If you have a high-powered blender, a powder found in pencils, dish soap and 30 minutes, you could produce one of the strongest materials on the planet — though it’s not advisable that you try.

Graphene has various applications, especially in emerging and small electronics, but researchers are still coming up with ways to produce high-quality graphene in large quantities. (Photo credit: Shutterstock)

Graphene has various applications, especially in emerging and small electronics, but researchers are still coming up with ways to produce high-quality graphene in large quantities. (Photo credit: Shutterstock)

Graphene, the flexible, conducive material that can be only a single layer of carbon atoms thick and is stronger than diamonds, has countless applications, but is especially valuable for the role it plays in new electronics.

According to a recent study that evaluated how to produce graphene on an industrial scale, something that will become more important as demand grows, researchers described a surprisingly simple method. The Irish Times reported that the market for the “wonder material” will reach $100 million by 2018.

The team led by Jonathan Coleman with Trinity College Dublin’s materials science center demonstrated that a 400-watt kitchen blender (though industrial blenders would be preferred), graphite powder, water and a little soap could product a large amount of high-quality graphene flakes.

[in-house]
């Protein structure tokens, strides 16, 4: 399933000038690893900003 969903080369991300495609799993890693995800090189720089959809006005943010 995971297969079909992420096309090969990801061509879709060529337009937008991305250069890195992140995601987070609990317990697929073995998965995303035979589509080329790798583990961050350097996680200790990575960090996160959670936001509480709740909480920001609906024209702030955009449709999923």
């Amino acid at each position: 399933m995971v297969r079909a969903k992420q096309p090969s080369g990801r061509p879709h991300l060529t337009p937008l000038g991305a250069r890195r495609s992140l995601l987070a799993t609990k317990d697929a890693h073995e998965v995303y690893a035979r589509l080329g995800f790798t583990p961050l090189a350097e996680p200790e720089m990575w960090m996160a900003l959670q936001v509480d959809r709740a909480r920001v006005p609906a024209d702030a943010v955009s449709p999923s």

“You could probably do it at home in a kitchen blender. We demoed the process in a Kenwood blender from Argos worth €39.95 and added a bit of Fairy Liquid,” Coleman told the Irish Times.

“By fully characterizing the scaling behavior of the graphene production rate, we show that exfoliation can be achieved in liquid volumes from hundreds of milliliters up to hundreds of liters and beyond,” the authors wrote.

Graphene is a single layer of carbon atoms in a hexagonal pattern. (Photo credit: Shutterstock)

Graphene is a single layer of carbon atoms in a hexagonal pattern. (Photo credit: Shutterstock)

Graphene expert Andrea Ferrari with the University of Cambridge told Nature the technique is a “significant step forward toward cheap and scalable mass production.”

While this isn’t the only way to produce graphene, the researchers think the flakes produced with this method could have specific uses, such as in batteries, plastic bottle filler and more.

“Producing graphene has been done by others too, but many sheets are defective, it is not perfect, and so its properties are not what they should be. What we have done is develop a method to make defect-free graphene in large quantities and in principle very large quantifies to [tons],” Coleman told the Irish Times.

Why shouldn’t you try this at home? According to Nature, it wouldn’t necessarily work and you would render your blender unusable for food products afterward.

Learn more about why graphene is such an important material in this video from Discovery News:

Front page image via Shutterstock.